December 16, 1996: My Coming Out Day

Here’s the first person I ever came out to, on December 16, 1996.

I wish everyone was greeted with the reception I had that day. Love and acceptance that made me keep coming back to talk to him. And through those conversations, I learned to love myself.

So in honor of #NationalComingOutDay . . .

“I remember a lot of things about that day – the day I first told someone I liked girls. I remember the office we were in and where I was sitting. I remember what I was wearing. But I don’t remember what he said to me in response to my declaration. In fact, I don’t think he said much of anything. Mostly he just listened. The expression on his face never changed. His countenance never grew cold or resistant. He remained warm and inviting, as though nothing I said shocked him. As though he felt no revulsion toward me at all.

 

“Scary as it was, I felt a great sense of freedom in finally telling someone. . . . I still had no idea what to do with all those feelings. But at least now it wasn’t my own secret.

 

“We talked for a couple of hours that morning, and not only did he not walk away, he invited me to come back for a couple more hours that afternoon. . . .

 

“[S]ince that time [nearly 21 years ago] I’ve had the opportunity to share that secret of mine with thousands of people all over the world. I wouldn’t have had the courage to do that if I hadn’t found a place to pour my heart out that very first time. What would’ve happened if he had not responded so warmly? What if the gentle smile and the kindness of his eyes had been replaced by a wrinkled brow and no smile? Or worse yet, what if he hadn’t looked at me at all?

 

“I don’t think he knew all the answers at the moment [or ever]. But what he did know is that having all the answers . . . wasn’t what I needed. He knew it was more important to listen. If nothing else, to be willing to absorb some of the agonizing pain of carrying an unbearable secret for most of my life. Most importantly, he knew Jesus. He knew how to look at me through the eyes of Christ, to listen with the Good Shepherd’s heart of compassion, and to extend the same hospitality to me that he had himself had received. Never once did he tell me what he thought about homosexuality. Never once did he quote Scripture to me in that first meeting. In the weeks and months and years ahead, we never ever looked at the passages in Genesis or Leviticus or Romans or I Corinthians or I Timothy. Because I knew they were there. And he was wise enough to meet me where I hurt, just as Jesus did for all those he encountered.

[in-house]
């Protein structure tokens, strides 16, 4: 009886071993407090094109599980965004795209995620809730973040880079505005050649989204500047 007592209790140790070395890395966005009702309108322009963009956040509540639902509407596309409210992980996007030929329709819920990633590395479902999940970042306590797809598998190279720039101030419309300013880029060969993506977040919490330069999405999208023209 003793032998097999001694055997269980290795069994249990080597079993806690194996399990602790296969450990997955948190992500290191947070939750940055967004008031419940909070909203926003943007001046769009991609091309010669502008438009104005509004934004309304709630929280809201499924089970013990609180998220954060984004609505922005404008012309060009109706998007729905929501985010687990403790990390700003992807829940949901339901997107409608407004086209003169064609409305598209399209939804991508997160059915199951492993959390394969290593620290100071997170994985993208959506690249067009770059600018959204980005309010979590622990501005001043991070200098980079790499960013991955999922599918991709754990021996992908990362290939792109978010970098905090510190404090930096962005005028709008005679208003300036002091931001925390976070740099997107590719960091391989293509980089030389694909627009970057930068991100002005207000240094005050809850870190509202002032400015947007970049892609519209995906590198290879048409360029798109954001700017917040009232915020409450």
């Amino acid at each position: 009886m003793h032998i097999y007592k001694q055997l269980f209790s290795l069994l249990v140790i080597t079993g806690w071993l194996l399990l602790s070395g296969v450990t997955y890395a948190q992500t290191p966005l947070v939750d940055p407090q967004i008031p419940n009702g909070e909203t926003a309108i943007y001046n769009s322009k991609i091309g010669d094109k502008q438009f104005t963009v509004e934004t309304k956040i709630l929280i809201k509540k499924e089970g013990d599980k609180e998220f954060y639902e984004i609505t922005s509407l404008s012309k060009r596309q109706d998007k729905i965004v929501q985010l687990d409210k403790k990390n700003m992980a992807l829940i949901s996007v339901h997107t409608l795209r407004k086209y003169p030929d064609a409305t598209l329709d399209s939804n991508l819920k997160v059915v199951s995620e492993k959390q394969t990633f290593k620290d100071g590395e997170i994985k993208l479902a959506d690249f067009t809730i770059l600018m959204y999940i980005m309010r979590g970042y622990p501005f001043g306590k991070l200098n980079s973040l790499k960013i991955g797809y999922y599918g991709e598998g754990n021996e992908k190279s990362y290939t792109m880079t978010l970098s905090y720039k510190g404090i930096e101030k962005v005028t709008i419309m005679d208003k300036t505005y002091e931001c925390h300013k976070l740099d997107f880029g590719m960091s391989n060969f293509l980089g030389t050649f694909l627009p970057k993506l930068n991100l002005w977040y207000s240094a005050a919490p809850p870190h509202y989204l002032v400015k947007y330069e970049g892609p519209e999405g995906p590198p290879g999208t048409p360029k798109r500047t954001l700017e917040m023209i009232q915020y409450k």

Loves God Likes Girls COVER
(for the rest of the story, click on the cover)

“When I left the office that day I didn’t have any answers. He didn’t give me any assignments. I wasn’t given any books to read. In a way it would’ve been nice to have those things, because that was the way part of me has been wired – to think my way out of difficulties, to find a rational, academic solution to the problem, to critically analyze and outline the answer to the question. But that wasn’t what I needed right then – if ever.

 

“What I needed was to tell someone who would listen. With his heart.”

 

from Loves God, Likes Girls, Sally Gary © 2013

May we each be aware of the ways in which we create space for someone to share the deepest places of our hearts.

To share what may be the scariest secret we have to reveal. Scary because people still sometimes reject us. Scary because the people we want to understand most, often don’t know what to say. Or end up saying really hurtful things.

Do you know what to say/not say to help someone feel safe to talk to you about faith and sexuality? Do you know language that is most likely to open the door to conversation, rather than close it with an LGBTQ loved one?

Brothers and sisters, it’s not too late, nor too difficult for us to learn.

So stay tuned, and we’ll talk about that next . . .

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3 Thoughts

  1. Carrying secrets is really hard if the secret is a piece of our identity. My prayer is for the Holy Spirit to protect us from the isolation that hurts so badly when we think we have to carry such mean secrets.

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